Although the fiscal note hasn’t been written, Zenzinger had an informal analysis done that puts the bill’s price tag at $1.2 million.

Given that the Senate will be tied up next week considering the 2014-15 state budget bill, Zenzinger’s bill may not come up for committee consideration for two weeks. That could put it at the back of line of spending bills being considered this year.

Get more information about alternative campuses on this CDE page, and see the current list of such schools here. Read the bill text here.

meet the fellows

Meet the 38 teachers chosen by SCORE to champion education around Tennessee

PHOTO: SCORE
The year-long fellowships offered by the State Collaborative on Reforming Education were awarded to 38 Tennessee educators.

Six teachers from Memphis have been awarded fellowships that will allow them to spend the next year supporting better education in Tennessee.

The year-long fellowships, offered by the State Collaborative on Reforming Education, train and encourage teachers and other educators to speak at events, write publicly about their experiences, and invite policymakers to their classrooms. The program is in its fifth year through the nonpartisan advocacy and research organization, also known as SCORE, which was founded by former U.S. Senate Majority Leader Bill Frist from Tennessee.

The fellowships, known as the Tennessee Educator Fellowships, have been awarded to 150 educators since the program’s launch in 2014. This year’s class of 38 educators from around the state have a combined 479 years of experience.

“The fellows’ diverse perspectives and experiences are invaluable as they work both inside and outside the classroom and participate in state conversations on preparing all students for postsecondary and workforce success,” SCORE President and CEO Jamie Woodson said in a news release.

Besides the Shelby County teachers, the group also includes educators who work for the state-run Achievement School District, public Montessori schools, and a school dedicated to serving children with multiple disabilities.

The 2018-19 fellows are:

  • Nathan Bailey, career technical education at Sullivan North High School, Sullivan County Schools
  • Kalisha Bingham-Marshall, seventh-grade math at Bolivar Middle School, Hardeman County Schools
  • Sam Brobeck, eighth-grade math at Memphis Grizzlies Preparatory Charter Middle School. Shelby County Schools
  • Monica Brown, fourth-grade English language arts and social studies at Oakshire Elementary School, Shelby County Schools
  • Nick Brown, school counselor at Westmoreland Elementary School, Sumner County Schools
  • Sherwanda Chism, grades 3-5 English language arts and gifted education at Winridge Elementary School, Shelby County Schools
  • Richard J. Church, grades 7-8 at Liberty Bell Middle School, Johnson City Schools
  • Ada Collins, third grade at J.E. Moss Elementary School, Metropolitan Nashville Public Schools
  • Lynn Cooper,  school counselor at South Pittsburg High School, Marion County Schools
  • Colletta M. Daniels, grades 2-4 special education at Shrine School, Shelby County Schools
  • Brandy Eason, school counselor at Scotts Hill Elementary School, Henderson County Schools
  • Heather Eskridge, school counselor at Walter Hill Elementary School, Rutherford County Schools
  • Klavish Faraj, third-grade math and science at Paragon Mills Elementary School, Metropolitan Nashville Public Schools
  • Mavis Clark Foster, fifth-grade English language arts and science at Green Magnet Academy, Knox County Schools
  • Ranita Glenn, grades 2-5 reading at Hardy Elementary School, Hamilton County Department of Education
  • Telena Haneline, first grade at Eaton Elementary School, Loudon County Schools
  • Tenesha Hardin, first grade at West Creek Elementary School, Clarksville-Montgomery County Schools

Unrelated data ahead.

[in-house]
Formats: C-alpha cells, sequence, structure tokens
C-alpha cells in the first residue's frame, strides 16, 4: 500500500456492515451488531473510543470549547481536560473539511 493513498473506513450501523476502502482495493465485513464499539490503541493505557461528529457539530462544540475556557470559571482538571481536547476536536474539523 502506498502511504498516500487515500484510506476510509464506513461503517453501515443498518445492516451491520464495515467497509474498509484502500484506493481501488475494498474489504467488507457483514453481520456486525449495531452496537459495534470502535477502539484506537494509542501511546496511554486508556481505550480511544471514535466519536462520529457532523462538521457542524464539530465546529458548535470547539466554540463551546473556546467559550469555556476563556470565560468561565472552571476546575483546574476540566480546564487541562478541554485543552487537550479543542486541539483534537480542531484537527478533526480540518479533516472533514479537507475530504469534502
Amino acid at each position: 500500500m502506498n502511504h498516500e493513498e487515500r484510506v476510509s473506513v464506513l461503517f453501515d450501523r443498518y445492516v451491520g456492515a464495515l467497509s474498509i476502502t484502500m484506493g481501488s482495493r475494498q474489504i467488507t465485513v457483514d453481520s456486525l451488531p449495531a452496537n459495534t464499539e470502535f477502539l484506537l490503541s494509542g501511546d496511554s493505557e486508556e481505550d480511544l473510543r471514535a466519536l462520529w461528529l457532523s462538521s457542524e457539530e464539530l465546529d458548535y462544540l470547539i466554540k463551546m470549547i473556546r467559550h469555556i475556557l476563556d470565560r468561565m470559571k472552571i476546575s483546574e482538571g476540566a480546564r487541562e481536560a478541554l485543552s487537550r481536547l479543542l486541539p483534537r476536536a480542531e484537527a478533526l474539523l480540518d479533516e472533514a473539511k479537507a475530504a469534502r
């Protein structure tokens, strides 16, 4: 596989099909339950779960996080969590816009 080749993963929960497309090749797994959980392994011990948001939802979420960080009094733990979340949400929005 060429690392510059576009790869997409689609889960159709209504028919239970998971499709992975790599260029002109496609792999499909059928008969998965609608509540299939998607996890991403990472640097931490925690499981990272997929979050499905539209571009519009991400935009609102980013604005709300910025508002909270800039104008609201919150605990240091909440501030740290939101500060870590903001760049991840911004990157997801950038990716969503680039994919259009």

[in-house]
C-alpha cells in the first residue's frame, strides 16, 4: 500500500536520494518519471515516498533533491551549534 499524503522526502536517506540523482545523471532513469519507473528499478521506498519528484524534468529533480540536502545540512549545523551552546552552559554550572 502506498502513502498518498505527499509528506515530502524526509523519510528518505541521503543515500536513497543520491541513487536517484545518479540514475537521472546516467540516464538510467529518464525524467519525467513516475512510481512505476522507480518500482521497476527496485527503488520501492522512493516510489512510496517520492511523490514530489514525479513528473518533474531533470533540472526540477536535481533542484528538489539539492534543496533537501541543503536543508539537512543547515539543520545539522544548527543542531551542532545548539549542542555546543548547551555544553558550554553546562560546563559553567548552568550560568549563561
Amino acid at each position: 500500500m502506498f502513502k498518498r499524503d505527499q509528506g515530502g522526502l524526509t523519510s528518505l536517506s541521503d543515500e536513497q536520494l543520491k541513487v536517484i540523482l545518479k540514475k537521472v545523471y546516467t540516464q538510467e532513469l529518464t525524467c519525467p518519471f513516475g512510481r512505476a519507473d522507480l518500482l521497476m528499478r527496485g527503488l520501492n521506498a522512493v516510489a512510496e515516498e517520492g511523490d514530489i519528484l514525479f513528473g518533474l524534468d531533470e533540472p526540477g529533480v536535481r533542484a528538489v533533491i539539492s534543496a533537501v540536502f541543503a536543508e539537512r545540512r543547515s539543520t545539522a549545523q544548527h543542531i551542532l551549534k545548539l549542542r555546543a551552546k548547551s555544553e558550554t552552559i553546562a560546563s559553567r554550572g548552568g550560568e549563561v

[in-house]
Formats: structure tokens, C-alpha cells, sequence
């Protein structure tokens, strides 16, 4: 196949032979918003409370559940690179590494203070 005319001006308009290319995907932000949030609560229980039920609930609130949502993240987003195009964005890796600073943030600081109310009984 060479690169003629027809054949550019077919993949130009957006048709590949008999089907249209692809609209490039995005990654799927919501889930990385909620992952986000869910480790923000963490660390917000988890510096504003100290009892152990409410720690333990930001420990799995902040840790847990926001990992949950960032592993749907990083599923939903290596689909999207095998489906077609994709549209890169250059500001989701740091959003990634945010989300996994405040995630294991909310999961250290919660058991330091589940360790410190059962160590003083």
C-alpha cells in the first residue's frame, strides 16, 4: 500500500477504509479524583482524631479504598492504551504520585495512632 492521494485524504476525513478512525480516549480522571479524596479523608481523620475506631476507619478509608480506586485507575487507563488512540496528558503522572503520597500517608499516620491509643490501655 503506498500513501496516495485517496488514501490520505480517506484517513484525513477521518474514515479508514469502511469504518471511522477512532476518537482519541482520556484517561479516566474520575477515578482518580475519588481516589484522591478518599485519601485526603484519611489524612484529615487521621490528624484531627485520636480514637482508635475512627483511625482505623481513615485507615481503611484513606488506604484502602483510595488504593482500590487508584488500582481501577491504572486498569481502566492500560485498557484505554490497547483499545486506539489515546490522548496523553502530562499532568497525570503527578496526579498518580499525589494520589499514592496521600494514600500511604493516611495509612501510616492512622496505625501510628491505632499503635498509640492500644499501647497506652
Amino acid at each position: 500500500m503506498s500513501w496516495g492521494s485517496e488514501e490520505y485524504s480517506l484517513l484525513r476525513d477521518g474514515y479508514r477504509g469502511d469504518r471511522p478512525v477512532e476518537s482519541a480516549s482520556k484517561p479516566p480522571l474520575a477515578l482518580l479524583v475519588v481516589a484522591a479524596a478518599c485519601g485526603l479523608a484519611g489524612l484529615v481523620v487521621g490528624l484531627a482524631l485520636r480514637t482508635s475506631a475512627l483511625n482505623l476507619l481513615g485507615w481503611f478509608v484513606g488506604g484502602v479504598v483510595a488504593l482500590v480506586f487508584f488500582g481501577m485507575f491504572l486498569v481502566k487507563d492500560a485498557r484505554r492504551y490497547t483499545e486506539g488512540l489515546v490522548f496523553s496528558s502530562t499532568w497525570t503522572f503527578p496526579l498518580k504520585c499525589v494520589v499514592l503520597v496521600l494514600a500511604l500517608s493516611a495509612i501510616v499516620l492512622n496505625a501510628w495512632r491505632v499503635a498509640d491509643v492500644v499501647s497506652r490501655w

• Thaddeus Higgins, grades 9-12 social studies at Unicoi County High School, Unicoi County Schools
  • Neven Holland, fourth-grade math at Treadwell Elementary School, Shelby County Schools
  • Alicia Hunker, sixth-grade math at Valor Flagship Academy, Metropolitan Nashville Public Schools
  • Alex Juneau, third grade at John Pittard Elementary School, Murfreesboro City Schools
  • Lyndi King, fifth-grade English language arts at Decatur County Middle School, Decatur County Schools
  • Rebecca Ledebuhr, eighth-grade math at STEM Preparatory Academy, Metropolitan Nashville Public Schools
  • Aleisha McCallie, fourth-grade math and science at East Brainerd Elementary School, Hamilton County Department of Education.
  • Brian McLaughlin, grades 10-12 math at Morristown-Hamblen High School West, Hamblen County Schools
  • Caitlin Nowell, seventh-grade English language arts at South Doyle Middle School, Knox County Schools
  • Paula Pendergrass, advanced academics resources at Granbery Elementary School,  Metropolitan Nashville Public Schools
  • Julie Pepperman, eighth-grade science at Heritage Middle School, Blount County Schools
  • Kelly Piatt, school counselor at Crockett County High School, Crockett County Schools
  • Ontoni Reedy, grades 1-3 at Community Montessori, Jackson-Madison County Schools
  • Tiffany Roberts, algebra and geometry at Lincoln County Ninth Grade Academy, Lincoln County Schools
  • Craig Robinson, grades 3-5 science at Georgian Hills Achievement Elementary, Achievement School District
  • Jen Semanco, 10th- and 11th-grade English language arts at Chattanooga Girls Leadership Academy, Hamilton County Department of Education
  • Amanda Smithfield, librarian at Hume-Fogg Academic Magnet School, Metropolitan Nashville Public Schools
  • Cyndi Snapp, fourth-grade math at Carter’s Valley Elementary School, Hawkins County Schools
  • David Sneed, 12th-grade English at Soddy Daisy High School, Hamilton County Department of Education
  • Yolanda Parker Williams, fifth-grade math at Karns Elementary School, Knox County Schools
  • Maury Wood II, grades 4-6 technology at Westhills Elementary School, Marshall County Schools

work hard play hard

Memphis teachers share basketball, even if they don’t share a district

PHOTO: Laura Faith Kebede

Freedom Preparatory Academy is gathering teachers from district-run and charter schools to play basketball. The teachers, mostly black men, have turned it into a networking opportunity as well as a way to let off steam.